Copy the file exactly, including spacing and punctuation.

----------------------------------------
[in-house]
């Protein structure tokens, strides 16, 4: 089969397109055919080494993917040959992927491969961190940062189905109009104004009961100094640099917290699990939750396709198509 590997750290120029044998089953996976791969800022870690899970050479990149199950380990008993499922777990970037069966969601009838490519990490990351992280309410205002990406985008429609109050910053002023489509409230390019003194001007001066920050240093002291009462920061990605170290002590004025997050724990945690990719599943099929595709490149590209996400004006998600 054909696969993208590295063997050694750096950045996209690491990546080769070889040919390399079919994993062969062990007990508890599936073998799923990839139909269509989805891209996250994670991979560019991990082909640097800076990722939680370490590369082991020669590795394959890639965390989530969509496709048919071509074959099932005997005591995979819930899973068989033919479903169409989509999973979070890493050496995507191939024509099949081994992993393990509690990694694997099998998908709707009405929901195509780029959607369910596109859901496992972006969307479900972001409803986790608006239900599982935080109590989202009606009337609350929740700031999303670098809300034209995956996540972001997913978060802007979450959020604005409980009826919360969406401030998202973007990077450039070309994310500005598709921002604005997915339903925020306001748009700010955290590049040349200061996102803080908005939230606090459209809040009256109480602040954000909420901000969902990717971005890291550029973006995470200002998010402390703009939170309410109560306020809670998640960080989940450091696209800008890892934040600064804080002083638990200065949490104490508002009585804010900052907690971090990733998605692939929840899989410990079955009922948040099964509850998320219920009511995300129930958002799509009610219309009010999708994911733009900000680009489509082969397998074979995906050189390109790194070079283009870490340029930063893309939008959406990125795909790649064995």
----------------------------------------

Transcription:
[in-house]
């Protein structure tokens, strides 16, 4: 089969397109055919080494993917040959992927491969961190940062189905109009104004009961100094640099917290699990939750396709198509 590997750290120029044998089953996976791969800022870690899970050479990149199950380990008993499922777990970037069966969601009838490519990490990351992280309410205002990406985008429609109050910053002023489509409230390019003194001007001066920050240093002291009462920061990605170290002590004025997050724990945690990719599943099929595709490149590209996400004006998600 054909696969993208590295063997050694750096950045996209690491990546080769070889040919390399079919994993062969062990007990508890599936073998799923990839139909269509989805891209996250994670991979560019991990082909640097800076990722939680370490590369082991020669590795394959890639965390989530969509496709048919071509074959099932005997005591995979819930899973068989033919479903169409989509999973979070890493050496995507191939024509099949081994992993393990509690990694694997099998998908709707009405929901195509780029959607369910596109859901496992972006969307479900972001409803986790608006239900599982935080109590989202009606009337609350929740700031999303670098809300034209995956996540972001997913978060802007979450959020604005409980009826919360969406401030998202973007990077450039070309994310500005598709921002604005997915339903925020306001748009700010955290590049040349200061996102803080908005939230606090459209809040009256109480602040954000909420901000969902990717971005890291550029973006995470200002998010402390703009939170309410109560306020809670998640960080989940450091696209800008890892934040600064804080002083638990200065949490104490508002009585804010900052907690971090990733998605692939929840899989410990079955009922948040099964509850998320219920009511995300129930958002799509009610219309009010999708994911733009900000680009489509082969397998074979995906050189390109790194070079283009870490340029930063893309939008959406990125795909790649064995």